News: Analysis & Commentary: WORKPLACE
BELL ATLANTIC NORTH: OOPS, THAT'S TOO MUCH DOWNSIZING
It faces a monstrous labor crunch
With unemployment at 4.3%, companies everywhere are scrambling for help. But if you want to hear about a real labor crunch, ask the former Nynex Corp., now part of Bell Atlantic Corp.
Bell Atlantic North--as the Nynex unit is now called--got caught in an increasingly familiar trap: Having launched a reengineering and cost-cutting program, it now discovers that it has gone too far. If it can't reverse the reengineering machine, it could lose as many as 14,000 line installers and clerical staffers--almost a third of its unionized workforce--by August. That's how many workers say they're interested in a juicy buyout that Bell Atlantic North must offer to members of the Communications Workers of America (CWA) before their contract expires Aug. 8.WRONG FORECAST. Back in 1994, when the deal was being cut, the company thought it would need that many fewer workers. It had an ambitious plan to reengineer work assignments, and it anticipated a slowdown in demand for new lines. Instead of layoffs, Nynex offered the buyout. But the productivity gains necessary to make the plan a success were never achieved. And the plan's forecast of phone-line demand was woefully low. In fact, as James J. Dowdall, Bell Atlantic North's labor relations vice-president, points out, since 1994 the company has added about 1,000 workers. "We're not only not shedding people, we're adding them," he says.
The Baby Bell's predicament speaks volumes about today's labor-short economy--as well as the failures of reengineering. Pushed to trim costs because of mergers, competition, and profit-hungry investors, companies spent the mid-1990s redesigning work routines. But the reengineering often has been difficult to pull off, experts say. And when the economic expansion kept going, many employers were unprepared for new business.
For example, Boeing Co. struggled unsuccessfully to handle a flood of orders in the midst of an overhaul of its manufacturing process. At first, Boeing put off adding workers, hoping reengineering would compensate. Then, when it tried to hire, it found that the available labor pool was dry.
Aetna Inc. is another victim of overzealous downsizing. After merging with U.S. Healthcare in 1996, it slashed 5,000 workers in an effort to make claims processing more efficient. Instead, customers and providers faced lengthy delays. "Most big firms have tried some version of reengineering, but many got burned and won't do it again," says Edward E. Lawler III, a management professor at the University of Southern California.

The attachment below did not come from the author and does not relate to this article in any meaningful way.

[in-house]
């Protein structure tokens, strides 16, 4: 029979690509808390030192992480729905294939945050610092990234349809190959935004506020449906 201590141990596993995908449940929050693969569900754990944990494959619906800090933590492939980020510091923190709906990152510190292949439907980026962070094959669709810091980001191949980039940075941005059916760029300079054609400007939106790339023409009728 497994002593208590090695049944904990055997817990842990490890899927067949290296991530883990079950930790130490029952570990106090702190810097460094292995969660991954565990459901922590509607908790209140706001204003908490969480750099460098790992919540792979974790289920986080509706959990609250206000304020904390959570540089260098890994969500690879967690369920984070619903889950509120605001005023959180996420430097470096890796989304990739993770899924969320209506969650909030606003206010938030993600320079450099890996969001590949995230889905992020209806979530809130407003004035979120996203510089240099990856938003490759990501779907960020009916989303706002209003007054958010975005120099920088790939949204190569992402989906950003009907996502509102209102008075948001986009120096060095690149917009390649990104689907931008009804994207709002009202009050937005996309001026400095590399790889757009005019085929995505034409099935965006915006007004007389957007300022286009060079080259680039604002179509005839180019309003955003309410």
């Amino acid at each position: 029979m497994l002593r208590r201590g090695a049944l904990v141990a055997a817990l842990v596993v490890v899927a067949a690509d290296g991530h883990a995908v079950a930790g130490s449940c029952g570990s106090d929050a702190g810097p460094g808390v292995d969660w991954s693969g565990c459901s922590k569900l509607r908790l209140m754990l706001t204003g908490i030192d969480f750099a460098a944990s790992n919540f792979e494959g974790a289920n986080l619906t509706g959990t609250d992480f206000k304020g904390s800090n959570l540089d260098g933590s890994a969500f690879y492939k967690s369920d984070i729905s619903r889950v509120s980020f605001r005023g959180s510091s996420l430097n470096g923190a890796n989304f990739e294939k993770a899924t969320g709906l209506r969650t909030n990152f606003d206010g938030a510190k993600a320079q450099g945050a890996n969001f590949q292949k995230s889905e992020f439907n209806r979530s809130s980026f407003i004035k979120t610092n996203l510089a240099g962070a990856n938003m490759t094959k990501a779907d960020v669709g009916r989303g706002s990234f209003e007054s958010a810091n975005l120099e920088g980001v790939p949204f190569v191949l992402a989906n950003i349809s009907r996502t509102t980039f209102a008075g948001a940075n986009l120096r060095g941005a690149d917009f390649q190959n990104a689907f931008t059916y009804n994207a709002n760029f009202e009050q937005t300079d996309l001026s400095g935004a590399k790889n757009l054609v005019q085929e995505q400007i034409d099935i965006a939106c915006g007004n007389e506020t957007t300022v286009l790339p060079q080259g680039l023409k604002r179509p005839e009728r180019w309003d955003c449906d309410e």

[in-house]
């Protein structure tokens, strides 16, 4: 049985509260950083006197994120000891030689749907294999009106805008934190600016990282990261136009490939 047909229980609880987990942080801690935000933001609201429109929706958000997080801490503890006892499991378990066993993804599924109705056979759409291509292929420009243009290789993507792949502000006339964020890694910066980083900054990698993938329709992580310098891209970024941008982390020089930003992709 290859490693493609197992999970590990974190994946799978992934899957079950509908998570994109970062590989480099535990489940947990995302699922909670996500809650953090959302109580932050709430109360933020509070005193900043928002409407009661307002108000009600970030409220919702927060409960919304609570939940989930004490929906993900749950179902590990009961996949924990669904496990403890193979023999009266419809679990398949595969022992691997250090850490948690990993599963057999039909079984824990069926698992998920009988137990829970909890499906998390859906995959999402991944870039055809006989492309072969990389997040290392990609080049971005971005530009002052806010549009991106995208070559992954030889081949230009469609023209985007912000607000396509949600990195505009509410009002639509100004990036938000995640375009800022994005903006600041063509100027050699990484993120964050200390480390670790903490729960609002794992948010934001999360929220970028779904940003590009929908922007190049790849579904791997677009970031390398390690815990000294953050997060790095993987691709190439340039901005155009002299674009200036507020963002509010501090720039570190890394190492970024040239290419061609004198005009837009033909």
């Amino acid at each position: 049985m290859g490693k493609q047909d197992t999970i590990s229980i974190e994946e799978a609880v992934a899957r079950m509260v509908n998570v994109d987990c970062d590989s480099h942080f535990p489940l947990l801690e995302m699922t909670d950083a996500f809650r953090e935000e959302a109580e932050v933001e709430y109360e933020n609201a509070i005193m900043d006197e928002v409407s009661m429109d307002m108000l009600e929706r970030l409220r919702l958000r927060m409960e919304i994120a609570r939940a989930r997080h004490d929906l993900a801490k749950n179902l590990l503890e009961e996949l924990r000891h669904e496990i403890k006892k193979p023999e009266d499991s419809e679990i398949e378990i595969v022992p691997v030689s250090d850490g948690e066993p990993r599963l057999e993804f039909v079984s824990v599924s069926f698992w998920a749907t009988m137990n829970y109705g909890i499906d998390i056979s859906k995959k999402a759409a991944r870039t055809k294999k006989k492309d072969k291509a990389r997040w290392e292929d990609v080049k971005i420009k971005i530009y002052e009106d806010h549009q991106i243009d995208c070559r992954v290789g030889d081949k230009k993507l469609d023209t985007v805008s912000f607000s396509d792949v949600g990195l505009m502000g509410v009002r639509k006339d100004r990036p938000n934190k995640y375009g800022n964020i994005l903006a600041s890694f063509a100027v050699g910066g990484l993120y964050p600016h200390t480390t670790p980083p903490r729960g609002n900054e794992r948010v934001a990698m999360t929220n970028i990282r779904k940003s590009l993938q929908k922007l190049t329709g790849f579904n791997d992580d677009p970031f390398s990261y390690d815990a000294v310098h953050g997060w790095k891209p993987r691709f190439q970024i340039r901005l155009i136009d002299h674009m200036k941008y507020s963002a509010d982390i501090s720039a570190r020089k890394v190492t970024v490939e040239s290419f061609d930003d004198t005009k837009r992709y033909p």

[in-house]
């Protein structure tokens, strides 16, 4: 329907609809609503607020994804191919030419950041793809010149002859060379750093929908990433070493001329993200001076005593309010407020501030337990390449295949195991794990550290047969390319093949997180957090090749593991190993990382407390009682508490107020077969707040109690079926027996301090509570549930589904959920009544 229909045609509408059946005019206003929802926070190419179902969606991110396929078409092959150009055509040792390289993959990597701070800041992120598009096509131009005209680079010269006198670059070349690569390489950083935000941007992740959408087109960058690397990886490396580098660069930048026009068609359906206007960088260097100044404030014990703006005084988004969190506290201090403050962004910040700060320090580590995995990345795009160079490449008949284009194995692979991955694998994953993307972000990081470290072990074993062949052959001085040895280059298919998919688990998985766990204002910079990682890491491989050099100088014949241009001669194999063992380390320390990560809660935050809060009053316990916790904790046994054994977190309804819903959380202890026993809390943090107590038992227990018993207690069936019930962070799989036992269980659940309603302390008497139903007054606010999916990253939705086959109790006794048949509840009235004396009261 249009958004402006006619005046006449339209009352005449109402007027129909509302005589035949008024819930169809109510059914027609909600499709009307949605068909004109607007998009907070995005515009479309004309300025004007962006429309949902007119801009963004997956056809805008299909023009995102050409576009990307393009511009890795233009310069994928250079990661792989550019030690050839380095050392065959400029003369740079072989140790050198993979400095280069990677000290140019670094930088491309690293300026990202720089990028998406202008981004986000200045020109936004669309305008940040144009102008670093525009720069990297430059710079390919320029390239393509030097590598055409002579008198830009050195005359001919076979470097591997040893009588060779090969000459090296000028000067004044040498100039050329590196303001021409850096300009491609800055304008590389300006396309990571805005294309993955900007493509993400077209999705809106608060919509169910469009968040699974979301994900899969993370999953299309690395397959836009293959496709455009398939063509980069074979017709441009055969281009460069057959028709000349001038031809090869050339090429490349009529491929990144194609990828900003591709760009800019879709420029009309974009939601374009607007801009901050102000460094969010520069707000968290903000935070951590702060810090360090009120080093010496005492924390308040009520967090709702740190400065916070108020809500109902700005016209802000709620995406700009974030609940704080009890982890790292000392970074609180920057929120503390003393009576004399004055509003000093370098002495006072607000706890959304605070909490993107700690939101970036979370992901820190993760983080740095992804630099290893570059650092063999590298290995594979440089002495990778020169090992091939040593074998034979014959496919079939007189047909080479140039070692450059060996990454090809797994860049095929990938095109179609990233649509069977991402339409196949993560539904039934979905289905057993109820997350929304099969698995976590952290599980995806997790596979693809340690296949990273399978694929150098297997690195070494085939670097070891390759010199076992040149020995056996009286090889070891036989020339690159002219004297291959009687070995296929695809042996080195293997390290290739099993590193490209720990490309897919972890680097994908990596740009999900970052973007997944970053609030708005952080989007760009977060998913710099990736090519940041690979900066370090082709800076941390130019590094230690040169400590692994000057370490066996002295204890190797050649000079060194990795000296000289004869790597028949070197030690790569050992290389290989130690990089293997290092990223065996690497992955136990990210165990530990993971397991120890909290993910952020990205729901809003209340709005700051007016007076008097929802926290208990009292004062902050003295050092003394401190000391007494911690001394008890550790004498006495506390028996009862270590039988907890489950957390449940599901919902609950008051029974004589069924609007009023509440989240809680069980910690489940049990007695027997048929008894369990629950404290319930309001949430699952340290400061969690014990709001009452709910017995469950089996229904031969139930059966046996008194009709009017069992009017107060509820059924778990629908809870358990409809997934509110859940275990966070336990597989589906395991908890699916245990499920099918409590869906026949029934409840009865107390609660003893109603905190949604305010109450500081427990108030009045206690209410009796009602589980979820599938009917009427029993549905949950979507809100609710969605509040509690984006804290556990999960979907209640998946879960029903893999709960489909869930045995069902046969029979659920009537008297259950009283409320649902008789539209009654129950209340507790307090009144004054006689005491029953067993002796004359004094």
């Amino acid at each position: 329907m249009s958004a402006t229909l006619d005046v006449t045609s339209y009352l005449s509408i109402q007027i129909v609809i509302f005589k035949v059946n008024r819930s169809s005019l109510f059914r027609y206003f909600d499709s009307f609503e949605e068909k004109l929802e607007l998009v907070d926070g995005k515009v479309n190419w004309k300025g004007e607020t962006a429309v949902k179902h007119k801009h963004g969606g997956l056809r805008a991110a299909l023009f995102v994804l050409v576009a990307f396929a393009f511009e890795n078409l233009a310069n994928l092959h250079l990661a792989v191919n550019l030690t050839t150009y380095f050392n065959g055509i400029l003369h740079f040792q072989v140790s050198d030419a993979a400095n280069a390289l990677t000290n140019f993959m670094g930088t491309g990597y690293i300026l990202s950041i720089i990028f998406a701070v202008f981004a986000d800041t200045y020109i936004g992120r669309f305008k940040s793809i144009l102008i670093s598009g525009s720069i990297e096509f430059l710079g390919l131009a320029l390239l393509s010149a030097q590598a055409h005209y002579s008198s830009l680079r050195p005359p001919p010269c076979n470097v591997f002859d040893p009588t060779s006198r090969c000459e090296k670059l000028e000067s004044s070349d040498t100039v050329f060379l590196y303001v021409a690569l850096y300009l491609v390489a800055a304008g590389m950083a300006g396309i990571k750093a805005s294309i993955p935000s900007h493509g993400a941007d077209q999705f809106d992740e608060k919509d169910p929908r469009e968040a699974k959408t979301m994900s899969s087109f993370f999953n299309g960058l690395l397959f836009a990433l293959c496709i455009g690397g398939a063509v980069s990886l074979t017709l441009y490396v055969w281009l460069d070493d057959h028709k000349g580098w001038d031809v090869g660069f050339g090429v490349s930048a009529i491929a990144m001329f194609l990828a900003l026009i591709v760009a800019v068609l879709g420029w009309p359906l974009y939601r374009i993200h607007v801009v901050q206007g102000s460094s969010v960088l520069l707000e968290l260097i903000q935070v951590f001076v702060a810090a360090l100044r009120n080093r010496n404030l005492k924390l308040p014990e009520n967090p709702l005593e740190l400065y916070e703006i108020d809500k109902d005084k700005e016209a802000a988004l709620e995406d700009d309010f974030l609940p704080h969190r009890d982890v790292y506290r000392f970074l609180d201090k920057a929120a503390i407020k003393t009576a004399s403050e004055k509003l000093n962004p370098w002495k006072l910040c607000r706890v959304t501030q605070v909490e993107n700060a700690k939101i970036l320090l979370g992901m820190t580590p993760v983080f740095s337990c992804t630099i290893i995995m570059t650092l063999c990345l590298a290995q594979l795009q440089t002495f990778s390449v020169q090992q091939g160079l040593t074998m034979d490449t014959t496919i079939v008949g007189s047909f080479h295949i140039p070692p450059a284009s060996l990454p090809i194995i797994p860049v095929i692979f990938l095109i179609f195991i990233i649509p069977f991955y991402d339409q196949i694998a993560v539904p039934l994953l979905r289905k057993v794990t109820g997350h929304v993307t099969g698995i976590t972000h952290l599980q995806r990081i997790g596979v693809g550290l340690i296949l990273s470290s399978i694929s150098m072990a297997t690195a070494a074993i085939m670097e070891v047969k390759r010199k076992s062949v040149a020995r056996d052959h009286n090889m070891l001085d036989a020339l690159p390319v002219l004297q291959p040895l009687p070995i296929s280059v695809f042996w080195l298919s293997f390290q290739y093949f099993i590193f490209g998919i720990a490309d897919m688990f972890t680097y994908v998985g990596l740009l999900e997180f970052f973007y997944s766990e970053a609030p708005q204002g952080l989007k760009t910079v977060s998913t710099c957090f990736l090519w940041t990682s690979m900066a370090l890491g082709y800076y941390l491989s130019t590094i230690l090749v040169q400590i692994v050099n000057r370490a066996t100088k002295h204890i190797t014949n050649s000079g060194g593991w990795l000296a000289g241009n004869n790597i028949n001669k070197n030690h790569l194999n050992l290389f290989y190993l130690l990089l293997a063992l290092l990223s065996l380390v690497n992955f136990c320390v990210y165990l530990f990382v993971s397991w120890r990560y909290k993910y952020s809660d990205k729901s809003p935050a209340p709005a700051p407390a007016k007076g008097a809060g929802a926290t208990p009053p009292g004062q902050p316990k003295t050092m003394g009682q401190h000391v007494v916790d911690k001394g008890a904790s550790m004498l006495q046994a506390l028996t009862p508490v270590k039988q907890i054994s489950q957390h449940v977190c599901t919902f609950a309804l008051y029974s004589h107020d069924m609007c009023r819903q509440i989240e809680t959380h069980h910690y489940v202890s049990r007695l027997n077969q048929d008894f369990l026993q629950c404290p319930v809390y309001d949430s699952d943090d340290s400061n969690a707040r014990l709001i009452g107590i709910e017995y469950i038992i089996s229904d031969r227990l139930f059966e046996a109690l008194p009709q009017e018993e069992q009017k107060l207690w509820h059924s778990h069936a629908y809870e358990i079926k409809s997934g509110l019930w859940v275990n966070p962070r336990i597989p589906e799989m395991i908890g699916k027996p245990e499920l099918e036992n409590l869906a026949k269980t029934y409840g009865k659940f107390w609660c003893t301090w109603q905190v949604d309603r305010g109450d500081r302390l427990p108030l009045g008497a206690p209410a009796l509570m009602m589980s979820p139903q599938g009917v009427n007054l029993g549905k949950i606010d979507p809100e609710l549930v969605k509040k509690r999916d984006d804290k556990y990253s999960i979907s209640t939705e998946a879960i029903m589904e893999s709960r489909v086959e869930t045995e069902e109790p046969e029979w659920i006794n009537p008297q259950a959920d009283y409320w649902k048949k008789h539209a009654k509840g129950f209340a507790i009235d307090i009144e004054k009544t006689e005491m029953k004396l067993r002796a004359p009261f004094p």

Usually, Lawler says, these overhauls fail because they are "top-down" ones orchestrated by consultants or executives not in operations. They demoralize the remaining workers and hurt productivity.UNION POWER. Certainly, that is the case with Bell Atlantic North. Four years ago, Nynex expected the demand for copper wiring to taper off. Instead orders surged as consumers added second lines for faxes and modems and new technology made it possible to get high-speed data over copper. Installers couldn't keep up. Nynex execs also thought that many operations--such as repairs--could be done with fewer workers. The consultants said: Let the field technician, who fixes problems at a site, run back to the central office to test his work, thus eliminating central office jobs. The plan worked in rural areas--but not in the traffic-choked New York metro area.
To avert the impending August meltdown, the CWA says Bell Atlantic North is offering a 25% hike in its already generous pension and immediate union recognition when new workers sign union authorization cards. But the CWA says it won't sign off on the deal until Bell Atlantic South O.K.'s a new pact, too.
The CWA has plenty of leverage. "I've already got my resume in at two other companies," says Tom Porcelli, a 48-year-old line installer in New York City who has been at the company for 29 years. Even though a new employer is likely to pay him less, Porcelli explains that the buyout money and his pension will more than make up the difference, and he'll work shorter weeks than he does now.
No doubt companies have wrung considerable savings from revamping. But if the economy keeps expanding at its current rate, employers may have to rethink reengineering--perhaps as something other than reducing the payroll.By Aaron Bernstein in Washington